As an avid watcher of Shark Tank, I jumped at the opportunity to attend an AOL Build taping with “Nice Shark” Robert Herjavec. For those of you who don’t know Robert, he is a successful entrepreneur, cyber security expert, and investor, having come to this country as an immigrant with nothing, and is now worth over $200 million dollars. He was talking about his new book, You Don’t Have to Be a Shark: Creating Your Own Success.


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After seven years of being on Shark Tank, Robert observed that “…people are afraid of sales”. Many people think “sales” is a four letter word or has a sleazy connotation. This inspired Robert to write a book that teaches non-business people how to sell. Herjavec believes you must learn how to sell yourself to create your own success.

Here are some key takeaways from the interview relating to self-promoting your personal brand:

1) If you don’t learn how to sell something… especially yourself…you are not going to be successful in business, at your job, or in relationships.

2) You don’t have to be pushy or arrogant, but you must have confidence in what you are selling.

3) Nobody wants to do business with people who don’t even believe in themselves.

4) Be great at something that you are passionate about.

Watch below the full AOL Build interview of Robert Herjavec on You Don’t have to be a Shark: Creating Your Own Success.



What impressed me about Robert is that there is something relatable about him and his story. To go from someone with nothing to make it big in business is the American dream, even though he’s Canadian. He has done this with passion. Robert shared a story about one of his first computer jobs he got out of college which he had no training for, but he showed he had the passion. He told the boss that he was willing to work free for the first six months until he learned the skills necessary to succeed, and then they could decide to pay Robert if he gave them good value. Robert bet on himself because he believed in himself. On Shark Tank, he regularly invests in people who believe in themselves. It is this passion, this authenticity, that can make you stand out from the crowd in business, or in any endeavor in life.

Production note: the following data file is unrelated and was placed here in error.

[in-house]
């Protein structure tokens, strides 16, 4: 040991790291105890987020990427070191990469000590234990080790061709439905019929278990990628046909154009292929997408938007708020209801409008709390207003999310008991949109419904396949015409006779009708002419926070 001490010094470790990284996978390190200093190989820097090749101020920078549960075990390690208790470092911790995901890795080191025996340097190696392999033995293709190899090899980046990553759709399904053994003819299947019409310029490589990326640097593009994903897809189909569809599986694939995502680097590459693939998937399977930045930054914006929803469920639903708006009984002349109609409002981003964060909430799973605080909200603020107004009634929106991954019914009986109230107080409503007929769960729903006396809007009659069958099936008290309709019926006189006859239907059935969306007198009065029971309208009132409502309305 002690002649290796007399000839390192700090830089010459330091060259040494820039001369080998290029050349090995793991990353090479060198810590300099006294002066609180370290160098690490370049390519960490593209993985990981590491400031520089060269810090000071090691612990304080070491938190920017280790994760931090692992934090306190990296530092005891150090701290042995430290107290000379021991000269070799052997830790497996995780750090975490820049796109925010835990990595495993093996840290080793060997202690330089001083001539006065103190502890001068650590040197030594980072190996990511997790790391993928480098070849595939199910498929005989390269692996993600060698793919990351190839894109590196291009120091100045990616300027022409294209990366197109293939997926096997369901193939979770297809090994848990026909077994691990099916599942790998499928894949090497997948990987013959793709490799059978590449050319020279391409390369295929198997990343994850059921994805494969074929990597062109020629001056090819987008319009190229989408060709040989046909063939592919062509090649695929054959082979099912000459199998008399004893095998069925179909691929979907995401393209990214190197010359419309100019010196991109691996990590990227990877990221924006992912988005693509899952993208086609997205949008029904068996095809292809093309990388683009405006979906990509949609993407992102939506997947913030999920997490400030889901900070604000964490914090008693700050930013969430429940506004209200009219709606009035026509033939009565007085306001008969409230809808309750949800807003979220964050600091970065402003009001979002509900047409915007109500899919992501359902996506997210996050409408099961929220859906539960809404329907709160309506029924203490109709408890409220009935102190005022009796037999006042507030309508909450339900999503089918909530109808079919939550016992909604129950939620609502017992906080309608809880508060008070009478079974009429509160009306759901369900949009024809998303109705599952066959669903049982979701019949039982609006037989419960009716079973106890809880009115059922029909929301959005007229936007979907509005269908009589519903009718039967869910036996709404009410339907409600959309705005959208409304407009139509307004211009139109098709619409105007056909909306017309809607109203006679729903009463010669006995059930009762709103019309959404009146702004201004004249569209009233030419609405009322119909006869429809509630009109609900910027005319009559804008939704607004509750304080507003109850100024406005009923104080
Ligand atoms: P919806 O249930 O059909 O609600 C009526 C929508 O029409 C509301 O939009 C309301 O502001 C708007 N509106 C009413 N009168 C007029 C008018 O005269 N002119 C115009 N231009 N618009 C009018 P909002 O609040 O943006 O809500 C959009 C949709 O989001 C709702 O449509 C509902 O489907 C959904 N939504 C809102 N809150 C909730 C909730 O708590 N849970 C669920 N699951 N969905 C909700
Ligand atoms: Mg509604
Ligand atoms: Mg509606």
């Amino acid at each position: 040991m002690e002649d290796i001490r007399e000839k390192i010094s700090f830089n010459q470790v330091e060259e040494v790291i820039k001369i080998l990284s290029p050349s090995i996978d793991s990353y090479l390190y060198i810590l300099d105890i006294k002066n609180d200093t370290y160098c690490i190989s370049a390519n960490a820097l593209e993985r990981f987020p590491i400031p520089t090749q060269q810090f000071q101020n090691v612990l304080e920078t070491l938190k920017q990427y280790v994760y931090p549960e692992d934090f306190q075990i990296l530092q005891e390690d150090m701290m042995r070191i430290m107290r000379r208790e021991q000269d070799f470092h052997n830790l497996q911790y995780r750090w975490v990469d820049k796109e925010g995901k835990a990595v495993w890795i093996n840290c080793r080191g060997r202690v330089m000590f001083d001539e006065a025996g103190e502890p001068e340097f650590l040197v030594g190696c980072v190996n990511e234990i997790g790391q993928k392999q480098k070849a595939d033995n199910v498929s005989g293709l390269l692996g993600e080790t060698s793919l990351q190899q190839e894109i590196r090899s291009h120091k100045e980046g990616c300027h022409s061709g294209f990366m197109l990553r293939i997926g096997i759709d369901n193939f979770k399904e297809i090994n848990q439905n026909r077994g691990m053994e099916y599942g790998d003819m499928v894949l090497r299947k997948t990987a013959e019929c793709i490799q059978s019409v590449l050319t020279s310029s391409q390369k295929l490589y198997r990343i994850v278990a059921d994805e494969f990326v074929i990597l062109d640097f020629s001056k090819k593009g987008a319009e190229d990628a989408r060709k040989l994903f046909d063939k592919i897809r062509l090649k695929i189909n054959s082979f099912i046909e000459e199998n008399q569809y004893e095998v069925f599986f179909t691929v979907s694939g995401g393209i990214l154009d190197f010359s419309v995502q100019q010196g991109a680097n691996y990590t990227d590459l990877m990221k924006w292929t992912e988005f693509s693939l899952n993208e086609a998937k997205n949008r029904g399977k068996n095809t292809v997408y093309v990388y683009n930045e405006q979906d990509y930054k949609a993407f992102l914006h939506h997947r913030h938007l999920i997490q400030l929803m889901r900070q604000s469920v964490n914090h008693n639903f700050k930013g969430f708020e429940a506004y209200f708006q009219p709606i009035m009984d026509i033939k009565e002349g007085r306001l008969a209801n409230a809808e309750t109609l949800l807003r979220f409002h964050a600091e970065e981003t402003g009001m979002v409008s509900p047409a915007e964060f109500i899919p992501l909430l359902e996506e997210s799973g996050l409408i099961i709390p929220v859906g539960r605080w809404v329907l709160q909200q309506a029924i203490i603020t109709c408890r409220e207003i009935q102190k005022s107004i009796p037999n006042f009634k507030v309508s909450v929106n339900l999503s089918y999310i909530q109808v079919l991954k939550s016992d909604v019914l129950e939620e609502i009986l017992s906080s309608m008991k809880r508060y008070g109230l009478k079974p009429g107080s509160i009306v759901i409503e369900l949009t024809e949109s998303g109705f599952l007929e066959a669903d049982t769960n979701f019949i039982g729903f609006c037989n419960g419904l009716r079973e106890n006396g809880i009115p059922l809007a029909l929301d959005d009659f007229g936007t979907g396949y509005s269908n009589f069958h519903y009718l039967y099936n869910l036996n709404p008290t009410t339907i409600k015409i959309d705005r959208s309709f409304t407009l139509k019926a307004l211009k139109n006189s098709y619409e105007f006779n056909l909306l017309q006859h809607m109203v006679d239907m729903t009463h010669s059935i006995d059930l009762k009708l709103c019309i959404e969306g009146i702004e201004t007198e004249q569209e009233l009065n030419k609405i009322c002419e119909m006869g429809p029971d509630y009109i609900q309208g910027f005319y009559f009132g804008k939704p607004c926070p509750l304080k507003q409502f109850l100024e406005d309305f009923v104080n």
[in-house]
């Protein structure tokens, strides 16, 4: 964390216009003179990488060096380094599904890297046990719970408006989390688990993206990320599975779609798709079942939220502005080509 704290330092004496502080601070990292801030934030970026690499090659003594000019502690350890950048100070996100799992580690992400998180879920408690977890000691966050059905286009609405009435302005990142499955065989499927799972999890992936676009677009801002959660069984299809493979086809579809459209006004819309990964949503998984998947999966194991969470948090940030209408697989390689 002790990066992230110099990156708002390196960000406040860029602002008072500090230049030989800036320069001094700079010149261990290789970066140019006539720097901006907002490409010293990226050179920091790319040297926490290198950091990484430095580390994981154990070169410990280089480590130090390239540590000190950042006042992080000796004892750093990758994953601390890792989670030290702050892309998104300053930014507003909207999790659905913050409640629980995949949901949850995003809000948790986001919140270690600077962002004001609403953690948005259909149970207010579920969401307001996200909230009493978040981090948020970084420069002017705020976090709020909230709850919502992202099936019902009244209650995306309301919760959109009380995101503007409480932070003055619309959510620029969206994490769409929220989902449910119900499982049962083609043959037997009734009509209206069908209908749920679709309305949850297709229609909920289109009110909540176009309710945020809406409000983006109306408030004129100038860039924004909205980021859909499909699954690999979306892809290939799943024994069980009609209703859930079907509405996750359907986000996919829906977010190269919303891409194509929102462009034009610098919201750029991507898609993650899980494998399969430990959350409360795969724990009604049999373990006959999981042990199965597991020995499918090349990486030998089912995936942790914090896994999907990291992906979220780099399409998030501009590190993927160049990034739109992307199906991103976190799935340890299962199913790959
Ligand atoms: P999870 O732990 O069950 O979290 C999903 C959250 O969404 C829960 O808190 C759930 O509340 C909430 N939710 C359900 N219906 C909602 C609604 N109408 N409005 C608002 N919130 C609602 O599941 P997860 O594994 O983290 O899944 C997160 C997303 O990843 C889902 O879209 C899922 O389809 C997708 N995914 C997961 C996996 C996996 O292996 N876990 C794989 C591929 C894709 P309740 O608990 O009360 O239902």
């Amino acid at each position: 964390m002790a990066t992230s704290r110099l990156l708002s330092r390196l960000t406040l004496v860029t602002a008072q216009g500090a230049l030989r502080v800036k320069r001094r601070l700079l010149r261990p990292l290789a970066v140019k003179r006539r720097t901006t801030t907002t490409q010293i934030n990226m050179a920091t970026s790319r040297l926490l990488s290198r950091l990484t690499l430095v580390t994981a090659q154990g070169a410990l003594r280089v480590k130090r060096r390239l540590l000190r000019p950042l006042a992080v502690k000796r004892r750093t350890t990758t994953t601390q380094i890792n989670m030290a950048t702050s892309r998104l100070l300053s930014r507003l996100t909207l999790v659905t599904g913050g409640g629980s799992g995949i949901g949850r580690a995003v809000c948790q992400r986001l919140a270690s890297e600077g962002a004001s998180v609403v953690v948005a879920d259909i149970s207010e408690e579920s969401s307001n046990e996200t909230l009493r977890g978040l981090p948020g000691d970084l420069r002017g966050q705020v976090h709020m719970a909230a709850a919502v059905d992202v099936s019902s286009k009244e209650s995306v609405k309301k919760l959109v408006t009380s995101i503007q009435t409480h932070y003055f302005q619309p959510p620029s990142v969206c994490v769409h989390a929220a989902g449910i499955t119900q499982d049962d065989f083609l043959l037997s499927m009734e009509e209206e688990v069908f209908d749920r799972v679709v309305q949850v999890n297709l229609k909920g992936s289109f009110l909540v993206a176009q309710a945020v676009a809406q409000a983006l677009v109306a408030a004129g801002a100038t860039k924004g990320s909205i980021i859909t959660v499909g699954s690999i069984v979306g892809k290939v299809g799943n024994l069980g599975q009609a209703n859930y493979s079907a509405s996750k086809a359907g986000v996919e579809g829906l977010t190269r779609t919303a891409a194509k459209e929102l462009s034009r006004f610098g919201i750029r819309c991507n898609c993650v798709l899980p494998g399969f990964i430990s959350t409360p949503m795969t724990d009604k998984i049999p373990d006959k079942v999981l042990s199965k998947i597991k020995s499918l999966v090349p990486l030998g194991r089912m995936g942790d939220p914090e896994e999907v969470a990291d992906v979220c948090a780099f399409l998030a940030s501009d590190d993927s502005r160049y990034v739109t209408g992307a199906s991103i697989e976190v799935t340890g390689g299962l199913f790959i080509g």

About Andria Younger

Andria Younger is a personal brand strategist and marketing consultant in New York City and ranked in LinkedIn’s Top 25 for personal branding. Follow Andria on Twitter or check out Andria’s personal branding blog at andriayounger.com.


Voilà – Change, Choices, and Chocolate

New York City entrepreneur turns passion for chocolate into retail entertainment concept where adults and children learn about the art of chocolatiering .

How do you transition from the world of banking and commerce into producing happiness?  Through chocolate, of course!  At least, that was the plan for Peter Moustakerski, who went from the world of consulting and finance to launching one of the most unique businesses in New York City, Voilà Chocolat.  I entered the shop to the enticing aroma of what may be the best chocolate in New York City.  While waiting to meet with him, I had a delicious cup of coffee, and could see the machines which temper the chocolate.  Adults and children come to Voilà to make unique gifts, from bars to chocolate pops to animals, and can personalize their creations with unique toppings.  This makes Voilà a great gathering place for groups, from birthday parties to team building activities. I’m always on the search for entrepreneurs who have interesting personal journeys and backstories.  Peter Moustakerski is one of those entrepreneurs. I sat down to discuss what went into Peter’s decision making process during this radical career change from corporate world to being an entrepreneur.

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Peter Moustakerski, founder of Voilà Chocolat in New York City.